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Image: Archi Banal
Image: Archi Banal

Local Elections 2022September 8, 2022

2022 elections, scored: how much competition is there for your vote?

Image: Archi Banal
Image: Archi Banal

Analysis by shows how contested council and mayoral elections are around the country.

The dismally low number of people throwing their proverbial hats into the ring for local elections is no new thing. But it has attracted more attention in the leadup to the 2022 vote than in recent elections, in large part owing to the spotlight on individuals with fringe views – who in some cases appear less than frank about their affiliations – seizing on the paltry quantum of candidates to gain a foothold in local democratic assemblies. 

One useful way to look at how contested elections are, and how they compare across different elections – whether mayoralties or the various forms of council – is to look at the candidate-to-seat ratio. So if there were two people running to be mayor, that would be 2:1. If there were eight candidates running for six places on council, that would be 4:3, and so on.

From there we can assign what we’ll call a “competition score”, or comp score, in the interests of brevity. In the first example, the comp score would be 2. In the second example, it would be 1.25. The higher that score, the more contested the election is, the more options voters have, which – generally speaking – tends to enhance democracy.

Thanks to the collation, crunching and analysis efforts of (newscaster voice: your complete guide to the 2022 local elections), let’s look at some of those comp scores.

2.1 – Aotearoa

That’s the comp score across the country – or 2.117 if you’re hungry for more decimal places. There are 3,409 candidates in total competing for 1,610 seats across 583 elections. To look at it another way, 47.2% of all nominations will end in electoral success.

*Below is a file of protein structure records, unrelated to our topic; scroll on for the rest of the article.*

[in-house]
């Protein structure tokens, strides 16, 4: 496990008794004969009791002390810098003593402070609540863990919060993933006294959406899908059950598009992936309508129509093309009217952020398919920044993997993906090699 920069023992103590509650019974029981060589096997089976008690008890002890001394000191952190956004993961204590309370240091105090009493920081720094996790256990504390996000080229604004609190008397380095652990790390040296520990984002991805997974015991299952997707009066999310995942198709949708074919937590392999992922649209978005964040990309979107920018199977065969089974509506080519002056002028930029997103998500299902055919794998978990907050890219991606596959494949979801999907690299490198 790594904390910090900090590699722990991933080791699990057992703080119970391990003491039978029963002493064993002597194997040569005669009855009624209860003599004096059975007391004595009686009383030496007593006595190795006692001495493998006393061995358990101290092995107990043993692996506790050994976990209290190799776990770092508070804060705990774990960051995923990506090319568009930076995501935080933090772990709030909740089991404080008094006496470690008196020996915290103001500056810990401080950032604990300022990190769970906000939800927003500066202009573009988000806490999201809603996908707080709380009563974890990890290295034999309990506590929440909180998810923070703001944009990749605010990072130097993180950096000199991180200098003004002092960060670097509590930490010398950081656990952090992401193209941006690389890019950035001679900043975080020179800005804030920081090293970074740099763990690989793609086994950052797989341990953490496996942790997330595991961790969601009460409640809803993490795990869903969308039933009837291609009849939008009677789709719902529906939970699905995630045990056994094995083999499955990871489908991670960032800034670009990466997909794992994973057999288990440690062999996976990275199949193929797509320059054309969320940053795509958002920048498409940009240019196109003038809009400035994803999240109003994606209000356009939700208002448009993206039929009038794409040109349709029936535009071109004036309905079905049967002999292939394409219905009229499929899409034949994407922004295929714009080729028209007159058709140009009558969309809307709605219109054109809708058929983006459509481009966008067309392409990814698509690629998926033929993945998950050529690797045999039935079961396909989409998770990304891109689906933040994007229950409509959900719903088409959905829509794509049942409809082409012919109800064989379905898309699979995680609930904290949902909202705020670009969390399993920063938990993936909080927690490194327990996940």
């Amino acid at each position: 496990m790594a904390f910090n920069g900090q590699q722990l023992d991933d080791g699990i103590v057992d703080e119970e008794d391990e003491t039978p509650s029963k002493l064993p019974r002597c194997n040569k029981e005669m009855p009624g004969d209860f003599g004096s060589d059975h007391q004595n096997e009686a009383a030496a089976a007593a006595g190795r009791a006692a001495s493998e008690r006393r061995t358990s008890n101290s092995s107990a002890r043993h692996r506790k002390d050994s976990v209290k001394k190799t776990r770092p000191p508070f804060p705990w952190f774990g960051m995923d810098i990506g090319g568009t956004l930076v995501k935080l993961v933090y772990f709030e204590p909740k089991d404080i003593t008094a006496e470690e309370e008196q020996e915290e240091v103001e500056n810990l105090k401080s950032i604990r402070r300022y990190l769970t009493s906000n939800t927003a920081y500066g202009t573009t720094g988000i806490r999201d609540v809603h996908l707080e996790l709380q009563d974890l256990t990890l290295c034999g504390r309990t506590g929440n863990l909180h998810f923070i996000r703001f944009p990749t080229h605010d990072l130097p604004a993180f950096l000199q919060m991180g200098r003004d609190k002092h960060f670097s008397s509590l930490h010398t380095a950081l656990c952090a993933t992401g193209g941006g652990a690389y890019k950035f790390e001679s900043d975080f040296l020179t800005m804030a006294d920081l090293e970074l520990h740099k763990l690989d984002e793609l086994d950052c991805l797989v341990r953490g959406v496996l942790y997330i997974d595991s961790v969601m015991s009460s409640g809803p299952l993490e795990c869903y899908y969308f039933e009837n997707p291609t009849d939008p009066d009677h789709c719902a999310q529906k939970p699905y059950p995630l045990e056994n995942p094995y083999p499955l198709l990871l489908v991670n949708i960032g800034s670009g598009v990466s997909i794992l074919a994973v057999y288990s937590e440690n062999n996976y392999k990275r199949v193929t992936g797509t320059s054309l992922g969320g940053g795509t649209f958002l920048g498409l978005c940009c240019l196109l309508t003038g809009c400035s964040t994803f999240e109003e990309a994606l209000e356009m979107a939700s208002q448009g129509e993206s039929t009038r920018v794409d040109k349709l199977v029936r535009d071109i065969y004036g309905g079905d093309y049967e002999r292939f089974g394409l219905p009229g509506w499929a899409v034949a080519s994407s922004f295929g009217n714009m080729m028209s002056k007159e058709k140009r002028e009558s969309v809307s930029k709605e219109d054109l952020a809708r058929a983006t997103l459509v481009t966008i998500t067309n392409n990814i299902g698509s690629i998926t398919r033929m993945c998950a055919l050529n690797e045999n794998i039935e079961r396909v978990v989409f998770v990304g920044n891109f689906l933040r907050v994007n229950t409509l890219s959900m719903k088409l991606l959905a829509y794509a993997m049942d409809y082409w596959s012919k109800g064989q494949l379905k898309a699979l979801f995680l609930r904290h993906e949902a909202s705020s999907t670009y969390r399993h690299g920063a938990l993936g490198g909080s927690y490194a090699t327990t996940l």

23 – Auckland mayoralty

The highest profile race, the most powerful role, and so no surprise that it’s the most contested election. With 23 candidates for the one position, the comp score is – let me just grab a calculator – 23. The next highest is a tie between the Christchurch and Dunedin mayoralty races: each is on a score of 11

7 – The most contested council contests

Voters in the Banks Peninsula and Riccarton wards of Christchurch have the richest pickings, with seven contenders for one seat each. In Buller, which fills two seats on the West Coast Regional Council, there are 11 candidates, offering a score of 5.5. As for city councils, the most competitive ward that returns more than one councillor is Paekawakawa/Southern in Welllington, where 10 people are standing for two seats, giving us a comp score (again, this is advanced mathematics) of 5

2.9 – Dunedin City Council

Dunedin’s council contest is notable as the election with the most candidates in total: 40 standing for 14  available seats. With 34 running for a dozen spots in Invercargill, the score is 2.8. The hands are up for the Manurewa local board in Auckland, meanwhile, with 29 people seeking eight seats, a score of 3.6, the highest for a board contest. The most competitive district council race is Whanganui, which scores 2.3.